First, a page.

This sweet and subtly spicy Harissa Roasted Kabocha Squash Hummus is perfect for your next snack tray.
Proper meals have been a bit of a challenge for me lately, but my snack and baking game seems to have risen to new heights. If it’s grab-and-go or can plunge me into the state of mind that baking so often brings, getting into the kitchen feels like a breeze. Which is why, hummus has been making a regular appearance in my kitchen. But I haven’t always liked hummus. In fact, for years I avoided it. The texture was rough and unappealing, and the flavour was bland and yet somehow overpowering. Hummus, for the most part, is a new found love in my life. A love I discovered while in Berlin (of all places) last year. After exploring the Neue Synagogue, spending some time at Hackescher Markt, and hanging out in the most inspiring art galleries, we stumbled upon Hummus & Friends, an Israeli restaurant that has wooed the bellies of Berliners.
After all of the heavier German food we’d been eating, I was primed for lighter, vegetarian fare. We weren’t able to stay that day, but after reading the reviews and talking to local friends about it, we excitedly ventured back to the neighbourhood with the purpose of eating there. It was everything one could dream about when it comes to simple Israeli fare. And like the reviews suggested, the hummus was out of this world.
It’s hard to find hummus like that where I currently live, but I’ve learned to approximate it with a few tips from Ottolenghi. His classic recipe calls for cooking the chickpeas with a bit of baking soda to help them break down and become meltingly soft. He also pairs the chickpeas with an unprecedented amount of tahini–two tricks that I think make it creamy, luxe, almost ethereal. For this recipe, I didn’t want to mess with what so clearly is the best out there. I just wanted to put a seasonal spin on it that our family would love. Harissa and kabocha squash have previously made a happy appearance on my blog with much success, so I thought why not try to bring these two together? Just in time for this year’s Virtual Pumpkin Party, I snuck this hummus in. The hummus is just a sneak peak at the Ultimate Fall Harvest Board I’ve been working on for the past few weeks. That, in all it’s glory, will be up here in a couple of days. But for those of you with huge pumpkin love I didn’t want to wait!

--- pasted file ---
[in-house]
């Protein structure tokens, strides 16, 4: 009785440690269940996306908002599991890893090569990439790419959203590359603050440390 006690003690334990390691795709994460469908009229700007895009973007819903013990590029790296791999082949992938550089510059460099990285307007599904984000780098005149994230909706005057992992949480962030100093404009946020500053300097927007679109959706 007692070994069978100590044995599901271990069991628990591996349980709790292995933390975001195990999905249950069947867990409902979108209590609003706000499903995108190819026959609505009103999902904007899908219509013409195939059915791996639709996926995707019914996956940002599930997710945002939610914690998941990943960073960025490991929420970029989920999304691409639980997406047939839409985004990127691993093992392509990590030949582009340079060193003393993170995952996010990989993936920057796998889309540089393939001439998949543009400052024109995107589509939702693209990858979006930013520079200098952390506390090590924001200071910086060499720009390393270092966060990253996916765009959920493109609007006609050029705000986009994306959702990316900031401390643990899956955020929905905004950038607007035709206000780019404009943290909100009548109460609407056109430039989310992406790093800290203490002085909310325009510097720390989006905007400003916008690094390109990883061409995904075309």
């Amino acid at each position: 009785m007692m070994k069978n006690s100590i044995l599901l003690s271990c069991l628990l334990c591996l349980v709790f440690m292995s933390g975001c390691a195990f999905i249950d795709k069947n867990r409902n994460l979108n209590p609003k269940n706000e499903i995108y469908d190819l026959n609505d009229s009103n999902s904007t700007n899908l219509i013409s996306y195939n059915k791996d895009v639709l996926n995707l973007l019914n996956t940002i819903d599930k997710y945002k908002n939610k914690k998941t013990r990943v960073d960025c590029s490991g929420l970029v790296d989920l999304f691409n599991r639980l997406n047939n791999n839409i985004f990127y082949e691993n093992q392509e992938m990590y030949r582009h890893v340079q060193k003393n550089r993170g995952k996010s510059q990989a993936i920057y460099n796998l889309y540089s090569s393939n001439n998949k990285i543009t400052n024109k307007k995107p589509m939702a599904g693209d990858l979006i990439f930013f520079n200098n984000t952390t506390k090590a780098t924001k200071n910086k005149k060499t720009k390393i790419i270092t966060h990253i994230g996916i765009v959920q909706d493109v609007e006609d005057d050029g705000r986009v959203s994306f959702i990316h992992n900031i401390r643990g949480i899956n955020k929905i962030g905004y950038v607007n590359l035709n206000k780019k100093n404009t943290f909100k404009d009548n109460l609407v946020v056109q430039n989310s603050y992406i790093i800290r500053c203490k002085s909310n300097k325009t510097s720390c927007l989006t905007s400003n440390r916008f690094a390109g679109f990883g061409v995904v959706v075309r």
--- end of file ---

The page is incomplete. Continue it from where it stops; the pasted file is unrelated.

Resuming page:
Head on over to Cake Over Steak for the full list of pumpkin-themed recipes. There are some brilliant contributions this year. I’m particularly awestruck by Kelly’s Rosemary Pumpkin Biscuits with Smoky Mushroom Gravy, these Pumpkin BBQ Cauliflower Wings (wat?!), this Pumpkin Banana Yogurt Cake with Pecan Brittle Buttercream frosting, this fall harvest pumpkin-carrot blender juice (and really everything that Brewing Happiness does), Liz’s Pumpkin Butter Thumbprint Cookies with Whiskey Caramel Sauce Drizzle, Sara’s Pumpkin Protein Waffles, and OMG this Pumpkin and Hazelnut Tart with Toasted Marshmallow.
Don’t forget to come by in a couple of days for your Ultimate Fall Harvest Board recommendations, video and all.Print
Harissa-Roasted Kabocha Squash Hummus
The sweet and spicy combination is always a winner. Make this Harissa Roasted Kabocha Squash Hummus for your next snack tray. Barely adapted from this Ottolenghi hummus recipe.
- Prep Time: 45 minutes
- Cook Time: 1 hour
- Total Time: 1 hour 45 minutes
- Yield: 4-6 servings
- Cuisine: Middle Eastern/American
- Scant 3/4 cups dried chickpeas
- 1/2 tsp baking soda
- 8 cups water
- Medium kabocha squash (aka buttercup squash), peeled, seeded, and cut into 1/2-inch cubes
- 1 tbsp olive oil, plus more to thin and serve
- 2 tbsp your favourite harissa paste
- 1/2 cup light roast tahini
- 2 tbsp freshly squeezed lemon juice
- 2 cloves garlic, crushed
- 6 tbsp ice-cold water, plus more as needed to thin
- Kosher salt (see instructions)
- Soak chickpeas overnight (or, alternatively, cook the same day in an instant pot or pressure cooker according to the manufacturer’s directions).
- Next day: If using the stovetop, place soaked, drained chickpeas, baking soda, and water in a large pot over high heat. Bring to a boil. Cook skimming off any foam that arises, until the chickpeas are very tender, but not mushy. The process will take anywhere from 20 to 60 minutes, depending on type and freshness of your chickpeas. Drain the chickpeas and set aside.
- Meanwhile, preheat oven to 425°F and place squash cubes on a parchment-lined baking tray.
- Drizzle with olive oil and harissa and sprinkle on a generous pinch or two of salt. Using your hands, toss everything together.
- Bake squash on middle rack for 15 minutes. Remove from oven, toss and return to oven until cooked tender and golden, approximately 10 minutes. Allow to cool. Set aside one cup and reserve the rest of enjoying over salads during the week.
- Add chickpeas to a food processor and run it until a stiff paste forms. Add in the tahini paste, lemon juice, garlic, and 3/4 teaspoon salt. Process until well-incorporated. Add 1 cup of roasted squash and process until very little squash bits remain. If the mixture is stiff, drizzle in the 6 tbsp of ice water and continue to process until you get a very smooth and creamy paste. If at any time the mixture feels too thick, alternate adding in ice water and olive oil 1 tablespoon at a time.
- Season with more salt and lemon, as needed.
- Transfer to sealed container in the fridge where it will keep for a week.
- If eating right away, spoon it onto a plate or bowl and create a small well around the circumference of it. Drizzle with your best olive oil and garnish with sweet or smoked paprika in the centre. Serve with pita, crackers, and crudités.
The hummus will keep in a sealed container in the fridge for a week.